This all sounds very dramatic, I’m sure. You can’t take the drama out of a theater kid, right? My point in all of this is that my change and growth happened before I ever stepped foot in 150 or endured the misery of ear training, but this year was still impactful because it made me reflect on that growth and appreciate the things that steered me in the right direction. My year of happiness and adventure made me kick myself, looking back, for ignoring obvious red flags and my declining mental state because I was so blinded by the dream. My half-a-semester of online schooling showed me that I would rather be in a zoom ensemble then ever go back to the life I was living. I’m so much happier, so much more fulfilled, and I have a clear vision of what I want for my future and how to get there. I hope I’m a little wiser, and of course, my nineteen year old self likes to think I’ve been mystically enlightened by the universe. While it was one of the worst periods of time in my life, when I look back on it, I think I was sent a harbinger of doom, albeit in the form of a crusty man in his mid-thirties with no common sense, an affinity for energy drinks, and a love for making children feel bad about themselves. Despite my share of tribulation, this year made me appreciate the journey and continue to move forward onto a much happier life.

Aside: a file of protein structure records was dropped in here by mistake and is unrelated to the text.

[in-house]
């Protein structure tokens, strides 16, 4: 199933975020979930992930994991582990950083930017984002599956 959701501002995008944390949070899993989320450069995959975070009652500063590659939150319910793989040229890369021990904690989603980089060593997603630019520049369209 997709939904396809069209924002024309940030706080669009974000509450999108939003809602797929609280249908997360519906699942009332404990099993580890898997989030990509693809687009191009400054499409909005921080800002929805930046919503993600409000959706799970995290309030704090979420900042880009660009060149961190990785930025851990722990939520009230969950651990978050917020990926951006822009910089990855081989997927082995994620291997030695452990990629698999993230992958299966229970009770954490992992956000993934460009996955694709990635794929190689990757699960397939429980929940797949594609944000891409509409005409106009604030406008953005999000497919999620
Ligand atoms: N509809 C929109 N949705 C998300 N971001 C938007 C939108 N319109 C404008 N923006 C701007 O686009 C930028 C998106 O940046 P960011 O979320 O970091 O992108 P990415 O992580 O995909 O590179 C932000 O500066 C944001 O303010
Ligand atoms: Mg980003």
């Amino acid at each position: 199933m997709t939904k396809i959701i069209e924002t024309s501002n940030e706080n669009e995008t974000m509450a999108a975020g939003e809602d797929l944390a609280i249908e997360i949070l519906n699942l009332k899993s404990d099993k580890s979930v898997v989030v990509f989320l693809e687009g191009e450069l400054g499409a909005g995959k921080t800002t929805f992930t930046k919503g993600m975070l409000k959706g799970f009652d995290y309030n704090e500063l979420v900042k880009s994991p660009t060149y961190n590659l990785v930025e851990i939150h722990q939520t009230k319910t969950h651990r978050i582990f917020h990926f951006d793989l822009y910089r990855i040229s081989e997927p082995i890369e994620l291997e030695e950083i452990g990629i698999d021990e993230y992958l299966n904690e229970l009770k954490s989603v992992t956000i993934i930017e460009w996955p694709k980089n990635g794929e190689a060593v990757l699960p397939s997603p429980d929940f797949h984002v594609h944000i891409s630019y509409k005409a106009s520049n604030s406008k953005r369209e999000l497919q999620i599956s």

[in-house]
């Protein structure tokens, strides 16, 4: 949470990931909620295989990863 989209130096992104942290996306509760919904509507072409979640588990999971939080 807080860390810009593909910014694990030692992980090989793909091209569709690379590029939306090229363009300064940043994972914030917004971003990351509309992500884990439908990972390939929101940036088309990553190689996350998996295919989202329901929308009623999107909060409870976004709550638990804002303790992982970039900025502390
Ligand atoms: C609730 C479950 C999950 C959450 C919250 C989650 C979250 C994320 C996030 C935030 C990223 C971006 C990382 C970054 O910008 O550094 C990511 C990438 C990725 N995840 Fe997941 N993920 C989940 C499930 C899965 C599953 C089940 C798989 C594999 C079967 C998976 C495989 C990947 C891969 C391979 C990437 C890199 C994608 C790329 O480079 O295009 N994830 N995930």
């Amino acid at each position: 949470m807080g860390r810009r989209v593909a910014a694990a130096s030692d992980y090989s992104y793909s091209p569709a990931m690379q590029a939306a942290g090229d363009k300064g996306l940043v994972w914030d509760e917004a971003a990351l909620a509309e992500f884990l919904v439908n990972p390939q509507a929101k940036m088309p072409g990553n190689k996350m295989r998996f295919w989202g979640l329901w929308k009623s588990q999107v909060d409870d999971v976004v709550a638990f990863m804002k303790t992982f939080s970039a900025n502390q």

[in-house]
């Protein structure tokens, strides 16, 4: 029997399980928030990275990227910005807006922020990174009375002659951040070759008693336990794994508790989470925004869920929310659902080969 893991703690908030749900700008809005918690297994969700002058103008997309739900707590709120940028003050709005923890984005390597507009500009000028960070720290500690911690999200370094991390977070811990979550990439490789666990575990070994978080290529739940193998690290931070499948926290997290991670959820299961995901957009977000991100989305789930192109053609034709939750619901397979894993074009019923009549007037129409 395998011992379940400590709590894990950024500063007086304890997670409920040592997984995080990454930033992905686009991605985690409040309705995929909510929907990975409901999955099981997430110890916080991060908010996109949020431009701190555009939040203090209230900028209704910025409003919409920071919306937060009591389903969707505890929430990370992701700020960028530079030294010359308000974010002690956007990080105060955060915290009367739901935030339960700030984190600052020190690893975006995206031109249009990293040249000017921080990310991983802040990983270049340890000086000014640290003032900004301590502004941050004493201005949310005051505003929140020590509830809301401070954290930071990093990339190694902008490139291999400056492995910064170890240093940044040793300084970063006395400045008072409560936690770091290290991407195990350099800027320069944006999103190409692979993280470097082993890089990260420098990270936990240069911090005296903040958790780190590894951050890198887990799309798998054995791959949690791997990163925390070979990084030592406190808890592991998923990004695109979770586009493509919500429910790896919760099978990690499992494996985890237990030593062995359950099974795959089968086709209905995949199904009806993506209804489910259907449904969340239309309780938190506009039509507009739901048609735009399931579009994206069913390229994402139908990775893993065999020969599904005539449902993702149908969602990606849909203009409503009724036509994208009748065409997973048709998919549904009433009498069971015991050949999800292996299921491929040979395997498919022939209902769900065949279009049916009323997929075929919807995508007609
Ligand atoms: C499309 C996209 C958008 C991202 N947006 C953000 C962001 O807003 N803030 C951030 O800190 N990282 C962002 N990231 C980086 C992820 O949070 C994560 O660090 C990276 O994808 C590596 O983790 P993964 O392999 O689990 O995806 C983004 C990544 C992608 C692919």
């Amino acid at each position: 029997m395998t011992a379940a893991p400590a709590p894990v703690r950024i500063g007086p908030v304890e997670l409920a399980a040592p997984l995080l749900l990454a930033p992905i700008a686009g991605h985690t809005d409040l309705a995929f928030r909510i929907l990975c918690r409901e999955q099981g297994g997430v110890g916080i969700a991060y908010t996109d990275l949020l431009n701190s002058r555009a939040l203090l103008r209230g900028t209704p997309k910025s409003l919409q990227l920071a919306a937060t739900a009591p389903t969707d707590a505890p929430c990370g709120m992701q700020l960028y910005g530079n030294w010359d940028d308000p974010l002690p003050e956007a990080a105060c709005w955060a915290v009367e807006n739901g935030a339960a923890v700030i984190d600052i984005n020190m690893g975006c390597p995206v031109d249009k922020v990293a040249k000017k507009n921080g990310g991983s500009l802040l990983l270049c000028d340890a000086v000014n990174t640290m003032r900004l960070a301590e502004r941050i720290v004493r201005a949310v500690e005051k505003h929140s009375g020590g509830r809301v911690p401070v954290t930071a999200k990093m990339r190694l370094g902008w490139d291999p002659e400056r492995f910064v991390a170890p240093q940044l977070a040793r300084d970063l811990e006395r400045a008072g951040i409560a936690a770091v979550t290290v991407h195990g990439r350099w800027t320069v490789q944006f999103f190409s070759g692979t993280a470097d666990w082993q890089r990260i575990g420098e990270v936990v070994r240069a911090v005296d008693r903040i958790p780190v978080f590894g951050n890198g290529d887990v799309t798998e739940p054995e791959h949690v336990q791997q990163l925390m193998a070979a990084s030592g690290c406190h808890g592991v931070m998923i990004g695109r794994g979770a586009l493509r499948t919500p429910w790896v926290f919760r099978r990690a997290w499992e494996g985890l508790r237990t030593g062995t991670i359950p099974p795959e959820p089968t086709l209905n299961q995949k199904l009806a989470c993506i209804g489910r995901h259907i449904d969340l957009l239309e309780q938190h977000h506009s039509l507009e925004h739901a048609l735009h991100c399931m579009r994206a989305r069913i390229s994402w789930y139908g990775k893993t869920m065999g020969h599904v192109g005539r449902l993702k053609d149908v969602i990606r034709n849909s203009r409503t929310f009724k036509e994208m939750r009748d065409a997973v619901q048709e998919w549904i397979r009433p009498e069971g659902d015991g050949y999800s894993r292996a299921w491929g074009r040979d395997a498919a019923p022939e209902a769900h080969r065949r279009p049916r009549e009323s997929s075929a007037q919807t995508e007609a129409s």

If anyone reading could take anything away from this, I’d like a few of those things to be to listen to your gut feelings. You’re smart and you’re having them for a reason, so really think about what they’re telling you and why, because if you look hard enough, I guarantee that you will find the answer. Additionally, just because someone is supposed to be a mentor or a figure of authority, that doesn’t mean they have your best interests in mind. If you don’t agree with the things they’re saying, if they belittle you or others around you, if you feel uncomfortable or sad or upset or anything you don’t think you should be feeling, you don’t have to give them your respect. Respect is both a precious commodity and something that must be earned, and being civil doesn’t equal respect. If they haven’t done anything to deserve your respect, then their title of “teacher” or “parent” doesn’t have to mean anything to you. Lastly, I’d like to remind you that it’s okay not to have everything figured out. It’s okay to change your mind, it’s okay to change your plan, and it’s absolutely okay to take a leap of faith. Doing stupid things is what makes life fun and exciting, so if you’re like I was (and let’s be honest, still am), I just want to use this space to remind you that dashes of irresponsibility and recklessness make for a more fulfilled and happy life. A blind leap is exactly why I’m where I am today. My application to Berklee was based entirely on me just saying “f*ck it”, so go against the grain and live the way you like, because what is the point of life if you spend it lying down?